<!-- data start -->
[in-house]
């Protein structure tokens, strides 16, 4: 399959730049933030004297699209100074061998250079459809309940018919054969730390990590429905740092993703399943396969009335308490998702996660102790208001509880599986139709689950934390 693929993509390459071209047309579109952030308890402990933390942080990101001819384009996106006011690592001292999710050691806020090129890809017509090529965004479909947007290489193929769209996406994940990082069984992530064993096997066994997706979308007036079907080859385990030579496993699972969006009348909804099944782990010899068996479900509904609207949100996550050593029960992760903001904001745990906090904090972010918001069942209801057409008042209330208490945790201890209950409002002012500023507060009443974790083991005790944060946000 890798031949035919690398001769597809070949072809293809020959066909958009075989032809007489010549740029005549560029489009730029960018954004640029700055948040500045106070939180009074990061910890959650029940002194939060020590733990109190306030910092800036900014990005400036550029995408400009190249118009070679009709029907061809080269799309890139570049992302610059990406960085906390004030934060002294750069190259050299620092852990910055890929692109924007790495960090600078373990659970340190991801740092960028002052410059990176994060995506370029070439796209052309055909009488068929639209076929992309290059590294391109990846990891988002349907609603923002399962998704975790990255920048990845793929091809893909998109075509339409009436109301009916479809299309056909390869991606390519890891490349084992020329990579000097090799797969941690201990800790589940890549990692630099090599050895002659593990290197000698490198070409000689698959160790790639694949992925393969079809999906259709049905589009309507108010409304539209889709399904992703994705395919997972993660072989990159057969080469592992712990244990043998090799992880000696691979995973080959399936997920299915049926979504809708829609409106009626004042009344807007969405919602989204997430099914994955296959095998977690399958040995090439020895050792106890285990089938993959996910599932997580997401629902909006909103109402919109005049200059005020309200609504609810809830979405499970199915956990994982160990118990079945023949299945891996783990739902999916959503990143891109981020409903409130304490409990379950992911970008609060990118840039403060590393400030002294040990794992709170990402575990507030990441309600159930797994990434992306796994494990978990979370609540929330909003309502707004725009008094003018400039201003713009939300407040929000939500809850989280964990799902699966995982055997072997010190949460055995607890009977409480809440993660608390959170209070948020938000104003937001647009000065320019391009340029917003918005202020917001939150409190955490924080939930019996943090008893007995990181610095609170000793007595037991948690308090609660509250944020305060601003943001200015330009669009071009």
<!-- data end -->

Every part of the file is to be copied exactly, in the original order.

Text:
[in-house]
């Protein structure tokens, strides 16, 4: 399959730049933030004297699209100074061998250079459809309940018919054969730390990590429905740092993703399943396969009335308490998702996660102790208001509880599986139709689950934390 693929993509390459071209047309579109952030308890402990933390942080990101001819384009996106006011690592001292999710050691806020090129890809017509090529965004479909947007290489193929769209996406994940990082069984992530064993096997066994997706979308007036079907080859385990030579496993699972969006009348909804099944782990010899068996479900509904609207949100996550050593029960992760903001904001745990906090904090972010918001069942209801057409008042209330208490945790201890209950409002002012500023507060009443974790083991005790944060946000 890798031949035919690398001769597809070949072809293809020959066909958009075989032809007489010549740029005549560029489009730029960018954004640029700055948040500045106070939180009074990061910890959650029940002194939060020590733990109190306030910092800036900014990005400036550029995408400009190249118009070679009709029907061809080269799309890139570049992302610059990406960085906390004030934060002294750069190259050299620092852990910055890929692109924007790495960090600078373990659970340190991801740092960028002052410059990176994060995506370029070439796209052309055909009488068929639209076929992309290059590294391109990846990891988002349907609603923002399962998704975790990255920048990845793929091809893909998109075509339409009436109301009916479809299309056909390869991606390519890891490349084992020329990579000097090799797969941690201990800790589940890549990692630099090599050895002659593990290197000698490198070409000689698959160790790639694949992925393969079809999906259709049905589009309507108010409304539209889709399904992703994705395919997972993660072989990159057969080469592992712990244990043998090799992880000696691979995973080959399936997920299915049926979504809708829609409106009626004042009344807007969405919602989204997430099914994955296959095998977690399958040995090439020895050792106890285990089938993959996910599932997580997401629902909006909103109402919109005049200059005020309200609504609810809830979405499970199915956990994982160990118990079945023949299945891996783990739902999916959503990143891109981020409903409130304490409990379950992911970008609060990118840039403060590393400030002294040990794992709170990402575990507030990441309600159930797994990434992306796994494990978990979370609540929330909003309502707004725009008094003018400039201003713009939300407040929000939500809850989280964990799902699966995982055997072997010190949460055995607890009977409480809440993660608390959170209070948020938000104003937001647009000065320019391009340029917003918005202020917001939150409190955490924080939930019996943090008893007995990181610095609170000793007595037991948690308090609660509250944020305060601003943001200015330009669009071009």